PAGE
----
Mohith Gauri and Toshit Shandilya examine the application of turnover penalties and other key issues in the Indian antitrust legal landscape.
The Indian Parliament recently approved amendments to India’s competition rules, in April 2023. Some of these amendments have been enforced, and other provisions that depend on regulations for their full operation will be enforced in due course.
One of these amendments allows the Indian antitrust regulator – the Competition Commission of India (CCI) to issue fines based on the global turnover of a company derived from all of its products and services. We think that this power needs to be exercised sparingly, and requires a balanced approach.
Guidance From the Indian Supreme Court
Before the amendments, the CCI was empowered to impose fines on the average turnover of the preceding three financial years in cases of abuse of dominance (it is empowered to issue larger fines in cartel cases). Indian competition law rules only define the word “turnover”. Therefore, in the CCI’s early years of enforcement, it penalised companies based on their total turnover, even when the infringement concerned only one product area among several others. In 2017, the Indian Supreme Court issued a landmark verdict outlining the process of imposing fines, and decided that fines must be based on “relevant turnover”.
“…the purposes of penalties was to restrict the fines to areas/markets where wrongs had been committed, and not to penalise the income from all products and services.”
The Supreme Court found that the penalty imposed by the CCI should be based only on the turnover that is related to the products or services affected by the anti-competitive behavior; for example, a company manufacturing steel and coal engaged in anti-competitive bid-rigging for steel should only be penalised based on its revenue from the steel business.
The Court emphasised that the penalty should be reasonable and proportional to the harm caused. This ruling provided guidance and ensured a more balanced approach in line with the economic impact of the antitrust infringement.
Power to Impose Fines Over Worldwide Turnover: Impact and Challenges
The amendment will likely impact on multi-product global companies. Technology companies with relatively smaller Indian revenues might be severely impacted by this new provision. It is also possible that such provisions will lead to a differential basis for fines in the same case involving a domestic cartelist and a foreign cartelist.
Impact on the Supreme Court decision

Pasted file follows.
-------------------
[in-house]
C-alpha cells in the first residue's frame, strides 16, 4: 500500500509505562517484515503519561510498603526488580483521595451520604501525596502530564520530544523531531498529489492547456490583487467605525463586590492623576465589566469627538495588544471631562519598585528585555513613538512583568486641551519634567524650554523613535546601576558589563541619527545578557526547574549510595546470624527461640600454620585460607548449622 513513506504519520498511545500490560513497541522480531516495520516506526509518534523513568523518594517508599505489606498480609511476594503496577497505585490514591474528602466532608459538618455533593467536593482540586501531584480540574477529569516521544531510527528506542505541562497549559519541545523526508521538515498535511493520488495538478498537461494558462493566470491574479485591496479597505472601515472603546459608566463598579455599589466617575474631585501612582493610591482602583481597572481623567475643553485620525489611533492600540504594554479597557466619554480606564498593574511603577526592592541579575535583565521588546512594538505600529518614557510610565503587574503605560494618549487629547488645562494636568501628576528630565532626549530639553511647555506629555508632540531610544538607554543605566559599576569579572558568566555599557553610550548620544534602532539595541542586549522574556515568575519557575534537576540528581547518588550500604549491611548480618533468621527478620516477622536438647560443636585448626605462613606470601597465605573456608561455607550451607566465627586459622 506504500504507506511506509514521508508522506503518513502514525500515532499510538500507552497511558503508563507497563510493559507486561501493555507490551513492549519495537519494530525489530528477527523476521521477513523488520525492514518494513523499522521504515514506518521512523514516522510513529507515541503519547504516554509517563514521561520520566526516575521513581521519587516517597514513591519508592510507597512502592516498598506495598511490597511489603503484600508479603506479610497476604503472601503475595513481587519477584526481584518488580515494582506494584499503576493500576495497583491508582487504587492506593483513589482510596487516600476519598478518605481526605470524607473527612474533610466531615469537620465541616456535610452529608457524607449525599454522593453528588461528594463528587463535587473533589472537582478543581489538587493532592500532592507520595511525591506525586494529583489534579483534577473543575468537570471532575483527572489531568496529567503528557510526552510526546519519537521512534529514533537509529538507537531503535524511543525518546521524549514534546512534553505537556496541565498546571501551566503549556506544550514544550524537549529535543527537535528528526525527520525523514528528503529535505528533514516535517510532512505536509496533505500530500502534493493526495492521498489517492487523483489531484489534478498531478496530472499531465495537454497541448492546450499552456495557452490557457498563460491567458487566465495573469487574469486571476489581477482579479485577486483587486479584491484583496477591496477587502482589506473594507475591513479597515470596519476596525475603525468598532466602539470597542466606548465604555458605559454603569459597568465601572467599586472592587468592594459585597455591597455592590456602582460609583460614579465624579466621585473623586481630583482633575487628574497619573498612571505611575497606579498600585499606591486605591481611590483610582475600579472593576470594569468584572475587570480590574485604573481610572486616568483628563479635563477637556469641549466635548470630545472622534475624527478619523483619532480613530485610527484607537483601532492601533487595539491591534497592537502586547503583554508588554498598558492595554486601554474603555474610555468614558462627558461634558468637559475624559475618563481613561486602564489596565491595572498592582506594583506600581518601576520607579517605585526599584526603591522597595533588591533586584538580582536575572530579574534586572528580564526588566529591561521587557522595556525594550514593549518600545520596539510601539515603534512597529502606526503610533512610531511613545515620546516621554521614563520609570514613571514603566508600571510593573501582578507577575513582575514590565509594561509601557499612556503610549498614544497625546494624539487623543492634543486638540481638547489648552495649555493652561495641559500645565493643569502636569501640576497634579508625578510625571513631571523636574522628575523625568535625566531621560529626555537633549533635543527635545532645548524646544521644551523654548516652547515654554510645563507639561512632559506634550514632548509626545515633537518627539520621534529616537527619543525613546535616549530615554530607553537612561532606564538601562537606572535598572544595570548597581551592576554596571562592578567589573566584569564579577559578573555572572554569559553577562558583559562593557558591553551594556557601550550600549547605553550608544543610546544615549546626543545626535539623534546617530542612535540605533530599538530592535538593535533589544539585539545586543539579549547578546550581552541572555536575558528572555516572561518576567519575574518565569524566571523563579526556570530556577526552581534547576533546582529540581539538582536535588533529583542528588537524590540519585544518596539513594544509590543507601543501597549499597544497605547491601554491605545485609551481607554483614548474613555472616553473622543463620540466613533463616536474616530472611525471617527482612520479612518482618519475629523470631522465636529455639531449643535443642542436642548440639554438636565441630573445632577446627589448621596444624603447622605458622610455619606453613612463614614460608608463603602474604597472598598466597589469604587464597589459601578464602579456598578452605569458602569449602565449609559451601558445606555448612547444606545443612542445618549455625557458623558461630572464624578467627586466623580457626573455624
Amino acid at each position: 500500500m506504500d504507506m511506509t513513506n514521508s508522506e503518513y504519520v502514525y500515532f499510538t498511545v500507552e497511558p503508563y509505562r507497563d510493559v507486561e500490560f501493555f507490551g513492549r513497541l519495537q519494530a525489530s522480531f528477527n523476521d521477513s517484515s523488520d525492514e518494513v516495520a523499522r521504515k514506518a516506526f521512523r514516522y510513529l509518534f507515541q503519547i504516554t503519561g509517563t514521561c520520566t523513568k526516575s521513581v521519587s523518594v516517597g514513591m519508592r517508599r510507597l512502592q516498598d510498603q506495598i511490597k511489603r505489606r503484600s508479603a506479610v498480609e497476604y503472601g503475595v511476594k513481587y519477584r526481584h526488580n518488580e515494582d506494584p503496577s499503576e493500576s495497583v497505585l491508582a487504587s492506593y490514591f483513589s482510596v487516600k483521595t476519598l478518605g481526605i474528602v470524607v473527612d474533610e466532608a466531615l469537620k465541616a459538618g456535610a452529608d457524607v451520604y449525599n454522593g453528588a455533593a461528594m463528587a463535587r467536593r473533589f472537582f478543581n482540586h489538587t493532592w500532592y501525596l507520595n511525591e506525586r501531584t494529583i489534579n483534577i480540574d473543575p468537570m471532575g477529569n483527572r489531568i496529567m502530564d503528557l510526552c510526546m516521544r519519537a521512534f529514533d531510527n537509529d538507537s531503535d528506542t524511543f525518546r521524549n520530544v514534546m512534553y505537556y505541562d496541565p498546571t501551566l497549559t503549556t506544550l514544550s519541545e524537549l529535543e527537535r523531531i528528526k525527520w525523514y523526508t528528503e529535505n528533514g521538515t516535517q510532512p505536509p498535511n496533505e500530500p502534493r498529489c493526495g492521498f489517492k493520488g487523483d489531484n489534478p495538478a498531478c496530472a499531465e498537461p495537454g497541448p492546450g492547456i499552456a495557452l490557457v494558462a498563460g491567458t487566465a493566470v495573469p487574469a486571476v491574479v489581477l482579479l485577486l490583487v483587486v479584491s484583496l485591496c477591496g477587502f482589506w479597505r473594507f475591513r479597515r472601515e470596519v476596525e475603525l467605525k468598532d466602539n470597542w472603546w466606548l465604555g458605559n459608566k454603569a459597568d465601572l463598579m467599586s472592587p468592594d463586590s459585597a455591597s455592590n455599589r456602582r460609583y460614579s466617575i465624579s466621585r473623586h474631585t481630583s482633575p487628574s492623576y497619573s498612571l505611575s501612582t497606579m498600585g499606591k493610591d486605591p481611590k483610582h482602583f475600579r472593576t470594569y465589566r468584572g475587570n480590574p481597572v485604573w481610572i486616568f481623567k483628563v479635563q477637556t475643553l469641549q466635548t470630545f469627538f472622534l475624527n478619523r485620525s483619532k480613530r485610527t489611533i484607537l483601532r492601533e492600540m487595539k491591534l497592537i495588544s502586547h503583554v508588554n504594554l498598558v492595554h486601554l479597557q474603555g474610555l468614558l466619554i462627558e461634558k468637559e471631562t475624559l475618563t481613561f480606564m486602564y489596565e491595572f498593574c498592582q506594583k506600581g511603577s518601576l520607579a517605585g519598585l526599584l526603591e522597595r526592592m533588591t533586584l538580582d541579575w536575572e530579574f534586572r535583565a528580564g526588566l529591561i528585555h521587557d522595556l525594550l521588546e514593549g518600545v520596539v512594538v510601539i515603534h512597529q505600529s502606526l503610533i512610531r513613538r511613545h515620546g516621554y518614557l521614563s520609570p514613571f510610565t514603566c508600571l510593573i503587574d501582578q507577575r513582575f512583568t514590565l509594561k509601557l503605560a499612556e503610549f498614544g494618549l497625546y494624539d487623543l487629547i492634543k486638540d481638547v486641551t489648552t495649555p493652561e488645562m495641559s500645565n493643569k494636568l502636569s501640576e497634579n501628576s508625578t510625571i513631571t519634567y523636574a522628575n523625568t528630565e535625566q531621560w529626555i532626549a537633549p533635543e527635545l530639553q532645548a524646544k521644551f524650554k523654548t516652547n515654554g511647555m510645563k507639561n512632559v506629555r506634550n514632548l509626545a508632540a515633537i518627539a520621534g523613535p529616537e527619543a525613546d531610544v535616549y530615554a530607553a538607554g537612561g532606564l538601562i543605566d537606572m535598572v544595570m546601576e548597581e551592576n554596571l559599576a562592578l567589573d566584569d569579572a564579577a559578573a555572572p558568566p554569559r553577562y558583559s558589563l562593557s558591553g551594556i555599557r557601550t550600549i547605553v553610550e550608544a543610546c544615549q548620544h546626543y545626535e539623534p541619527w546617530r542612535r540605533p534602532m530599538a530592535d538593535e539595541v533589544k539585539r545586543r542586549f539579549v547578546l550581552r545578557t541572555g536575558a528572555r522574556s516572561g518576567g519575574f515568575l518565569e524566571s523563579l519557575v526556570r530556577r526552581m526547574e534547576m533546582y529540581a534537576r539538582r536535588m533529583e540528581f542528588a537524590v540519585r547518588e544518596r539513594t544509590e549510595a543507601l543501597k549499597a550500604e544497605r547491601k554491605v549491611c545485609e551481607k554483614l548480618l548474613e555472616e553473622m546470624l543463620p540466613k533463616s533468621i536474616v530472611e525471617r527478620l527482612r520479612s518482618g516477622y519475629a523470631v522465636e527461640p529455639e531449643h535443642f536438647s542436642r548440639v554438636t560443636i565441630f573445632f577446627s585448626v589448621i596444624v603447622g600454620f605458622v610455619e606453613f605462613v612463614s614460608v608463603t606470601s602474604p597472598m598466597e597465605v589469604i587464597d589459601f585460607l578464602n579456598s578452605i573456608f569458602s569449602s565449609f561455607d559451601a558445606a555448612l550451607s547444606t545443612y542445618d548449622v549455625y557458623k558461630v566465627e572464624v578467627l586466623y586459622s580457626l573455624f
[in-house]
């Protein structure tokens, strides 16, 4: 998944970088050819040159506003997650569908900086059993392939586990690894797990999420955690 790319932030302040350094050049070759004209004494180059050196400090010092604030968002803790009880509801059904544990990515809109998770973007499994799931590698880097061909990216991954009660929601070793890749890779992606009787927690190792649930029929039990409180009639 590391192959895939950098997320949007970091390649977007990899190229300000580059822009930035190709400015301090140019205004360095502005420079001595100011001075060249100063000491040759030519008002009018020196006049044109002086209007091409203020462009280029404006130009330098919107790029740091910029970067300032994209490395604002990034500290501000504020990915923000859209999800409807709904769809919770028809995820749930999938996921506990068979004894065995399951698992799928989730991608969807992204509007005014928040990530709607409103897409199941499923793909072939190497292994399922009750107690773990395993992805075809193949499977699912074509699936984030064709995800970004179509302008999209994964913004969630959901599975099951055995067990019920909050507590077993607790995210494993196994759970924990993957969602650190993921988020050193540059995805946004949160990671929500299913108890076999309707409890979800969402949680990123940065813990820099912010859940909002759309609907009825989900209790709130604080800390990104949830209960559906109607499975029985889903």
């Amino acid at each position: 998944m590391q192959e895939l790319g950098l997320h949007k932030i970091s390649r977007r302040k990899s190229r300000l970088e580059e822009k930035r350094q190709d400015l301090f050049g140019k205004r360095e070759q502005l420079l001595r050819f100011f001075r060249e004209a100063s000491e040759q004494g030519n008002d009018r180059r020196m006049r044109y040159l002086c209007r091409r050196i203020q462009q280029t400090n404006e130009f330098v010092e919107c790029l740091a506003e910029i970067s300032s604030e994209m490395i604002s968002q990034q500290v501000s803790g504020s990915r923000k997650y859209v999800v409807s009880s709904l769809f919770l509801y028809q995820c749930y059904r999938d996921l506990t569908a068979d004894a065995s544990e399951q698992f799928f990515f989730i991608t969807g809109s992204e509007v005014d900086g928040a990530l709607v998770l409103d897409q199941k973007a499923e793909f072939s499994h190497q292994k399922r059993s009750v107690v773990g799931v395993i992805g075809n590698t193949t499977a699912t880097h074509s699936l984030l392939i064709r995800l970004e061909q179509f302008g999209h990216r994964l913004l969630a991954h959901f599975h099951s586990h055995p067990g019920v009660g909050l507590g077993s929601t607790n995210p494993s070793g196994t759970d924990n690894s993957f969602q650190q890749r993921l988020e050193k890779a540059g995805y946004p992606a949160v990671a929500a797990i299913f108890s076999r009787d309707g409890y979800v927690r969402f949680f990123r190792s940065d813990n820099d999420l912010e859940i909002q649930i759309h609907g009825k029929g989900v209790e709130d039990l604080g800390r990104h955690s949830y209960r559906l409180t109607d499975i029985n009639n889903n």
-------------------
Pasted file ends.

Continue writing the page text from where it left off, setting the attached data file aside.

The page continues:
We do not think that the amendment reverses the Supreme Court ruling. The CCI should implement the concept of relevant turnover, even though it might be relevant “global” turnover, instead of relevant “Indian” turnover. In other words, for an infringement relating to distribution practices of a global company in the tyres business, the CCI ought not to penalise it based on its unrelated perfumes business, but may penalise it based on the global turnover of its tyres business if there are compelling circumstances for doing so. We expect that this provision will be in sync with the Supreme Court’s ruling. The primary reason for the Supreme Court’s clarifying the understanding of “turnover” for the purposes of penalties was to restrict the fines to areas/markets where wrongs had been committed, and not to penalise the income from all products and services. The amendment has only broadened the geographical scope of the income that can be penalised.
One of the challenges for the CCI to address is that the power to impose fines on global turnover might be at odds with the CCI’s position that it cannot examine a “relevant market” outside India. The CCI has consistently refused to examine global competitive constraints faced by companies under scrutiny while considering their market strength. Therefore, the CCI’s power to issue fines may not be commensurate with its scope of assessment. This is different from other regulators such as the European Commission, which can assess global market conditions even though their market corrections are usually limited to the European Economic Area.
The Way Forward
The need for clarity in the exercise of such wide powers makes the upcoming penalty guidelines all the more relevant. In our view, the penalty guidelines should clarify that:
- the power to impose fines on global turnover will be the legal maximum that will be exercised in extremely rare cases – eg, where a company uses its global position to influence conduct in India;
- the principle of relevant turnover will continue to apply; and
- the guidelines should include factors to be considered for determining penalties – eg, proportion of value of sales affected, gravity of infringement, duration of infringement, and specific aggravating/mitigating factors.
Mature regulators such as the European Commission and the Competition and Markets Authority have implemented similar guidelines to reduce the scope of arbitrariness, and to bring certainty and consistency into antitrust regulation.
Guidelines should be framed on the touchstone of reasonableness and proportionality. This should inspire confidence in the enforcement of Indian competition law rules as companies operating in India and globally should be able to predict their antitrust liability in the case of infringement.